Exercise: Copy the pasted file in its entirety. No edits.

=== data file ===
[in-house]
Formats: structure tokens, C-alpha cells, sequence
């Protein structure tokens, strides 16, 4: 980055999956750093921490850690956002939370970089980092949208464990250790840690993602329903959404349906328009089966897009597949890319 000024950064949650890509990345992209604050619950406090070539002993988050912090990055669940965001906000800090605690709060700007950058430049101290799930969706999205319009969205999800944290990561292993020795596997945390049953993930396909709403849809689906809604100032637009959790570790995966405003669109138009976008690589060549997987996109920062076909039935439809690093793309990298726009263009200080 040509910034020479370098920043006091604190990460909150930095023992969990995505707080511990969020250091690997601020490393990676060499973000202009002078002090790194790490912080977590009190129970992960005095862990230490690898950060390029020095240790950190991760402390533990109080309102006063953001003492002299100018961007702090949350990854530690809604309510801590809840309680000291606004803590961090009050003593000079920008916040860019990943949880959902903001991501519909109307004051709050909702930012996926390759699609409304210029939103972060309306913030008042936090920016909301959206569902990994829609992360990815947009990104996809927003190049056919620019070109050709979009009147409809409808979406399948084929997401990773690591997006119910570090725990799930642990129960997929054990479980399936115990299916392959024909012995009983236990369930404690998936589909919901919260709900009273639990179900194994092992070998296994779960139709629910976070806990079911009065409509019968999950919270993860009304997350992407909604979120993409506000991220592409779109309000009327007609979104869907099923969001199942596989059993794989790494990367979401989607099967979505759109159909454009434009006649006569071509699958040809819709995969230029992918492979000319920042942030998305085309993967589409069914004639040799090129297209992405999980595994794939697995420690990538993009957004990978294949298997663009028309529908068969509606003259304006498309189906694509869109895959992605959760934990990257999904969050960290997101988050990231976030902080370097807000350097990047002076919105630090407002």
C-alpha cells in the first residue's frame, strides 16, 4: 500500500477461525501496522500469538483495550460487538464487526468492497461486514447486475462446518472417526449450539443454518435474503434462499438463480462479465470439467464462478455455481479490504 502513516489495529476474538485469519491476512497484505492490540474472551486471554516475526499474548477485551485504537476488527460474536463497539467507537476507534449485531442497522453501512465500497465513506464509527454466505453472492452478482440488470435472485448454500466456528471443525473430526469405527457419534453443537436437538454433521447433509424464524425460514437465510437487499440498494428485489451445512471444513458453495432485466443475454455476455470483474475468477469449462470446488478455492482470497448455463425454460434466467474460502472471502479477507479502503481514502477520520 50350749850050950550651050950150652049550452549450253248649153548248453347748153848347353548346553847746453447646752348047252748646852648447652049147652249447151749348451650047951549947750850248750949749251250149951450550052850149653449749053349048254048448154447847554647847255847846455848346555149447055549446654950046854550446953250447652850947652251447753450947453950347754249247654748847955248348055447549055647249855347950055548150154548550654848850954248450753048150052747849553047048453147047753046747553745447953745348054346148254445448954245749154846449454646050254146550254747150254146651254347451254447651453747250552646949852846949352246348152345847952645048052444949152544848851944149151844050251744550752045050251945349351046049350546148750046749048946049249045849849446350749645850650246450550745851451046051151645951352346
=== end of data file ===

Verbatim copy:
[in-house]
Formats: structure tokens, C-alpha cells, sequence
């Protein structure tokens, strides 16, 4: 980055999956750093921490850690956002939370970089980092949208464990250790840690993602329903959404349906328009089966897009597949890319 000024950064949650890509990345992209604050619950406090070539002993988050912090990055669940965001906000800090605690709060700007950058430049101290799930969706999205319009969205999800944290990561292993020795596997945390049953993930396909709403849809689906809604100032637009959790570790995966405003669109138009976008690589060549997987996109920062076909039935439809690093793309990298726009263009200080 040509910034020479370098920043006091604190990460909150930095023992969990995505707080511990969020250091690997601020490393990676060499973000202009002078002090790194790490912080977590009190129970992960005095862990230490690898950060390029020095240790950190991760402390533990109080309102006063953001003492002299100018961007702090949350990854530690809604309510801590809840309680000291606004803590961090009050003593000079920008916040860019990943949880959902903001991501519909109307004051709050909702930012996926390759699609409304210029939103972060309306913030008042936090920016909301959206569902990994829609992360990815947009990104996809927003190049056919620019070109050709979009009147409809409808979406399948084929997401990773690591997006119910570090725990799930642990129960997929054990479980399936115990299916392959024909012995009983236990369930404690998936589909919901919260709900009273639990179900194994092992070998296994779960139709629910976070806990079911009065409509019968999950919270993860009304997350992407909604979120993409506000991220592409779109309000009327007609979104869907099923969001199942596989059993794989790494990367979401989607099967979505759109159909454009434009006649006569071509699958040809819709995969230029992918492979000319920042942030998305085309993967589409069914004639040799090129297209992405999980595994794939697995420690990538993009957004990978294949298997663009028309529908068969509606003259304006498309189906694509869109895959992605959760934990990257999904969050960290997101988050990231976030902080370097807000350097990047002076919105630090407002």
C-alpha cells in the first residue's frame, strides 16, 4: 500500500477461525501496522500469538483495550460487538464487526468492497461486514447486475462446518472417526449450539443454518435474503434462499438463480462479465470439467464462478455455481479490504 502513516489495529476474538485469519491476512497484505492490540474472551486471554516475526499474548477485551485504537476488527460474536463497539467507537476507534449485531442497522453501512465500497465513506464509527454466505453472492452478482440488470435472485448454500466456528471443525473430526469405527457419534453443537436437538454433521447433509424464524425460514437465510437487499440498494428485489451445512471444513458453495432485466443475454455476455470483474475468477469449462470446488478455492482470497448455463425454460434466467474460502472471502479477507479502503481514502477520520 50350749850050950550651050950150652049550452549450253248649153548248453347748153848347353548346553847746453447646752348047252748646852648447652049147652249447151749348451650047951549947750850248750949749251250149951450550052850149653449749053349048254048448154447847554647847255847846455848346555149447055549446654950046854550446953250447652850947652251447753450947453950347754249247654748847955248348055447549055647249855347950055548150154548550654848850954248450753048150052747849553047048453147047753046747553745447953745348054346148254445448954245749154846449454646050254146550254747150254146651254347451254447651453747250552646949852846949352246348152345847952645048052444949152544848851944149151844050251744550752045050251945349351046049350546148750046749048946049249045849849446350749645850650246450550745851451046051151645951352346